Wrong-way drivers who cause collisions account for roughly 1% of all auto collisions nationwide. However, a wrong-way collision is more likely to be fatal due to speeds, since many of these conditions take place on highways. They also tend to occur in a head-on fashion, and these can be the deadliest of car accidents. A great many wrong-way collisions are caused by intoxication and the majority of wrong way collisions occur at night. However, the explanations behind a wrong-way driver can leave more questions than answers, as the Tampa Bay Times reports.
On Thanksgiving night in 2018, Paul O’Neal first thought the headlights he saw in the distance on a darkened stretch if I-75 in Florida were from a tow truck picking up a car. However, when he notices tail lights ahead of him swerving, he knew he was dealing with a wrong-way driver.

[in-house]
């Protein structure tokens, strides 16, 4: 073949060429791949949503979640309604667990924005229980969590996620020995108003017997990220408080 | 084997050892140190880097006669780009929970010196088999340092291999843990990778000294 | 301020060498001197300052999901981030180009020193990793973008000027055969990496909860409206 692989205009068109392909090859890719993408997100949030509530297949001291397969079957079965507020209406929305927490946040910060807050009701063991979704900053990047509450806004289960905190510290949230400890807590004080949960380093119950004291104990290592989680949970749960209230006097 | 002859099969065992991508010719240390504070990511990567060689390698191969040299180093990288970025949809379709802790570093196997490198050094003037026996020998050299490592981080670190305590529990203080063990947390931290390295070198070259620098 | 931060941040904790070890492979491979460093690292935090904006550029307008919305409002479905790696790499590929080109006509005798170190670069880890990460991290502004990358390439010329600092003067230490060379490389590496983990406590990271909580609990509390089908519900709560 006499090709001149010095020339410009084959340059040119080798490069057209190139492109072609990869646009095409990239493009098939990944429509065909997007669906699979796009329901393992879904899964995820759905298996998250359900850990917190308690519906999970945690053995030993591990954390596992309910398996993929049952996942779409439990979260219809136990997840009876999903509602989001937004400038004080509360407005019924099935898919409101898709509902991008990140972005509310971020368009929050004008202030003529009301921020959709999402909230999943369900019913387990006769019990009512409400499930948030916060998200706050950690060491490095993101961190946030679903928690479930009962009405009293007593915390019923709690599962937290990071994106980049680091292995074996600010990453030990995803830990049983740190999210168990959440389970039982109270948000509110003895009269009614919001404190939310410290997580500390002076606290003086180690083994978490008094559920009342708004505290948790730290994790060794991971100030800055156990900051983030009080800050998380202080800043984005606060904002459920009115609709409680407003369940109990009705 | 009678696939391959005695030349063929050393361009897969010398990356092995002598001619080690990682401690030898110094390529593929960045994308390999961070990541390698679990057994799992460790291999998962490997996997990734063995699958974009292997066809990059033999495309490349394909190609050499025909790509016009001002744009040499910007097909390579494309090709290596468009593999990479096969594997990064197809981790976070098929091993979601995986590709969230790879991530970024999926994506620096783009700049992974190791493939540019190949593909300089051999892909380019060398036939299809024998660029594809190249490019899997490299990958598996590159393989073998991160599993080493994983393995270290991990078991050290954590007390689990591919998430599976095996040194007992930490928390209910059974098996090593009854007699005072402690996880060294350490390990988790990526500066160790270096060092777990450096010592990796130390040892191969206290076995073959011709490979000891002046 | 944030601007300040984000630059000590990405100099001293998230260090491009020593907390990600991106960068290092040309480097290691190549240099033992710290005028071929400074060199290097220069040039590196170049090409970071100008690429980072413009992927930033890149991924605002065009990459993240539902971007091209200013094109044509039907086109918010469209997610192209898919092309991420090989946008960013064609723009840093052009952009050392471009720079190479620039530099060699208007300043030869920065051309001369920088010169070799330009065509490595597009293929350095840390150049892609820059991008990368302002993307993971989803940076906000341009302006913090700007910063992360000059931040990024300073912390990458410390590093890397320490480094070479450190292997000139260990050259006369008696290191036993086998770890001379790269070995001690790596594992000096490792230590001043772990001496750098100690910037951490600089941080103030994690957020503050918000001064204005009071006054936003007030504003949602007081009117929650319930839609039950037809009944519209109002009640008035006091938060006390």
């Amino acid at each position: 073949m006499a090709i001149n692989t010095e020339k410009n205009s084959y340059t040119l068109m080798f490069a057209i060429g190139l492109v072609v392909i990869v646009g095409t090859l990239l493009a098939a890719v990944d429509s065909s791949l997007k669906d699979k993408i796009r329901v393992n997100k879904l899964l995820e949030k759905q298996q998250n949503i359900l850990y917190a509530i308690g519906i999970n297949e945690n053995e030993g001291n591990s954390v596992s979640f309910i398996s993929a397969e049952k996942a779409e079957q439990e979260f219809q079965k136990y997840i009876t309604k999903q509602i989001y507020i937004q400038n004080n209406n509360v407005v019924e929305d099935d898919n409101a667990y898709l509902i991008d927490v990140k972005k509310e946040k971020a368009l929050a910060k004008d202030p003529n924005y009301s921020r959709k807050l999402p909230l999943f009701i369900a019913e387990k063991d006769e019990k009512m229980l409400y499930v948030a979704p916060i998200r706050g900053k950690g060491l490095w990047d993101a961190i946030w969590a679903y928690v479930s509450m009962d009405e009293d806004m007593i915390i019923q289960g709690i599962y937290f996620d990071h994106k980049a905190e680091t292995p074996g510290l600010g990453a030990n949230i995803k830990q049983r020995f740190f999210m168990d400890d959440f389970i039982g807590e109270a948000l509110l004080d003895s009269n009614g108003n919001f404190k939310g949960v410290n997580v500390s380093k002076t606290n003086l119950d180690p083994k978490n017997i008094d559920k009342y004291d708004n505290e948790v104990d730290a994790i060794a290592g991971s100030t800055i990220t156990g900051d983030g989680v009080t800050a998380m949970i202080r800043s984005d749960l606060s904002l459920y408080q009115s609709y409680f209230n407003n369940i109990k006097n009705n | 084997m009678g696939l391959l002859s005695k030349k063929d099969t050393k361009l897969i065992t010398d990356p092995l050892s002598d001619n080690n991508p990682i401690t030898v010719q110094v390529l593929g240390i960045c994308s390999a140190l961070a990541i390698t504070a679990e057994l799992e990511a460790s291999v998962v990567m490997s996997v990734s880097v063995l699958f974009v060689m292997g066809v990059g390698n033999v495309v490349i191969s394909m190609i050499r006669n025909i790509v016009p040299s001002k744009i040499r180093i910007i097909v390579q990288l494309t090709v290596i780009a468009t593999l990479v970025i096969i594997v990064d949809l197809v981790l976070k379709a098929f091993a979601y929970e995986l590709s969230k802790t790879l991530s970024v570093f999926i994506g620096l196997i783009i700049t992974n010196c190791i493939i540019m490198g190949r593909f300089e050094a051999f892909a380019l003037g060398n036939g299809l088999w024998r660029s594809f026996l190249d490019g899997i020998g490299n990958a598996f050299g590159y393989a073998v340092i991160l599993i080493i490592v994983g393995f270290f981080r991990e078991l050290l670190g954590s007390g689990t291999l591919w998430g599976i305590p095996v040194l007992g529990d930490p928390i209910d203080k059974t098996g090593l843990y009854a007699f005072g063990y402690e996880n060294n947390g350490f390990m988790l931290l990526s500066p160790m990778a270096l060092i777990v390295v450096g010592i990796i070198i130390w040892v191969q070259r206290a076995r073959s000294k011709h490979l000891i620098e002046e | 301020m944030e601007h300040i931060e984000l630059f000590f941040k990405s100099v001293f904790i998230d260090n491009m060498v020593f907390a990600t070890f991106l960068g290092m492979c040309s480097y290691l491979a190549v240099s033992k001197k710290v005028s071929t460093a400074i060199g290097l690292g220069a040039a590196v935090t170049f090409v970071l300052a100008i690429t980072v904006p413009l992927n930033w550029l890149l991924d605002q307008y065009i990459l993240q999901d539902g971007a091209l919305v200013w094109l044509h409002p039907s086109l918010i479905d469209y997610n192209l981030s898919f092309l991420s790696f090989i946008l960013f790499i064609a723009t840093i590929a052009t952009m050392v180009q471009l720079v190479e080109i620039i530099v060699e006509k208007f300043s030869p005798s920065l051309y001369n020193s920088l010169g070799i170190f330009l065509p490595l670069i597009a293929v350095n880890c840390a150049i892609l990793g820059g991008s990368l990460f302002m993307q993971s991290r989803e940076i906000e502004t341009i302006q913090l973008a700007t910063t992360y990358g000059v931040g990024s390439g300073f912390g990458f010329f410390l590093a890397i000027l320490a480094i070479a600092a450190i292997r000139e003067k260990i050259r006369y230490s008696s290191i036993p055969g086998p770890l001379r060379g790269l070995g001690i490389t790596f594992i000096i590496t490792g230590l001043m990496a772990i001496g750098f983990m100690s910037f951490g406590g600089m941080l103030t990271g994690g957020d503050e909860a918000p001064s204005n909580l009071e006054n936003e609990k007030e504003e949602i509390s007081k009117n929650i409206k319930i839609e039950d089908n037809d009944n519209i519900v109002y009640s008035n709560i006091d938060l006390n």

A few moments later, O’Neal watched as the wrong-way driver sped head-on into a sedan heading south.
The Florida Highway Patrol released details about the accident a short time later.
21-year-old Justin Larkin was driving northbound in the southbound lanes of I-75 near Gibsonton Drive when he crashed into the sedan, which was carrying a young couple.
LaShay Waiters, 24, and Yvette Alexandre, 21, died of their injuries. Wilkens had recently become pregnant. Larkin also died in the accident.
However, Larkin’s autopsy only returned caffeine, with no other drugs or alcohol to be found in his system. However, the reason why Larkin was in a small town halfway between Atlanta and the Florida line was unclear. Larkin’s father, who was returning from Georgia as well, bought his son some Red Bull energy drinks for the 5-hour drive home.
Later, Larkin’s sister would tell authorities that he suffered from manic depression and schizophrenia. Yet, no psychiatric medications were detected in his system.
Investigators later determined that Larkin had “spun out” and his father had passed him in the outside lane. A witness later said that Larkin’s car had been in the median, then began driving north in the southbound lanes.
Both Waiters and Alexandre were wearing seatbelts at the time of the accident. Larkin was not.
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